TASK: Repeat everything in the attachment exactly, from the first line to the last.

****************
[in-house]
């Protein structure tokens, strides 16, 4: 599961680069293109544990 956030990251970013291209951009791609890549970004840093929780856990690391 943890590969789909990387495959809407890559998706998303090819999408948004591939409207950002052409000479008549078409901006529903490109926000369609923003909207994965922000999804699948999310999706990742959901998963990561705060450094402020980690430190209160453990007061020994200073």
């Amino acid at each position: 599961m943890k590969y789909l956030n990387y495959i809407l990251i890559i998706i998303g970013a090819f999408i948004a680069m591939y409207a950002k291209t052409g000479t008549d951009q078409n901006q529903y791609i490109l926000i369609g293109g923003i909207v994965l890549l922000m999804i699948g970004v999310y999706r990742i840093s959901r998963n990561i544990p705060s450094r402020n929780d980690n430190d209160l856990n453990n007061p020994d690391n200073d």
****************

[in-house]
């Protein structure tokens, strides 16, 4: 599961680069293109544990 956030990251970013291209951009791609890549970004840093929780856990690391 943890590969789909990387495959809407890559998706998303090819999408948004591939409207950002052409000479008549078409901006529903490109926000369609923003909207994965922000999804699948999310999706990742959901998963990561705060450094402020980690430190209160453990007061020994200073």
């Amino acid at each position: 599961m943890k590969y789909l956030n990387y495959i809407l990251i890559i998706i998303g970013a090819f999408i948004a680069m591939y409207a950002k291209t052409g000479t008549d951009q078409n901006q529903y791609i490109l926000i369609g293109g923003i909207v994965l890549l922000m999804i699948g970004v999310y999706r990742i840093s959901r998963n990561i544990p705060s450094r402020n929780d980690n430190d209160l856990n453990n007061p020994d690391n200073d």